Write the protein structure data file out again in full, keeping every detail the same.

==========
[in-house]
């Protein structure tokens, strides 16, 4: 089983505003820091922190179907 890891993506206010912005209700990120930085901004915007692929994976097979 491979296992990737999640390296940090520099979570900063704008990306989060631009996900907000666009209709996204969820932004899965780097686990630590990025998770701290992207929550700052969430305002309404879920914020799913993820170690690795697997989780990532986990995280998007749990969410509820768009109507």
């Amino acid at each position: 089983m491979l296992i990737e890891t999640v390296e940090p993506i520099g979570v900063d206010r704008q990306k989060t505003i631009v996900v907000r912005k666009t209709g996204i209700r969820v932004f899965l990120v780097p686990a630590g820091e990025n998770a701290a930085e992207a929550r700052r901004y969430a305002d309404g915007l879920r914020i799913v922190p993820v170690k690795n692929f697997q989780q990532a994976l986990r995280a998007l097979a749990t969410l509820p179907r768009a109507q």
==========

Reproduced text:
[in-house]
């Protein structure tokens, strides 16, 4: 089983505003820091922190179907 890891993506206010912005209700990120930085901004915007692929994976097979 491979296992990737999640390296940090520099979570900063704008990306989060631009996900907000666009209709996204969820932004899965780097686990630590990025998770701290992207929550700052969430305002309404879920914020799913993820170690690795697997989780990532986990995280998007749990969410509820768009109507």
């Amino acid at each position: 089983m491979l296992i990737e890891t999640v390296e940090p993506i520099g979570v900063d206010r704008q990306k989060t505003i631009v996900v907000r912005k666009t209709g996204i209700r969820v932004f899965l990120v780097p686990a630590g820091e990025n998770a701290a930085e992207a929550r700052r901004y969430a305002d309404g915007l879920r914020i799913v922190p993820v170690k690795n692929f697997q989780q990532a994976l986990r995280a998007l097979a749990t969410l509820p179907r768009a109507q």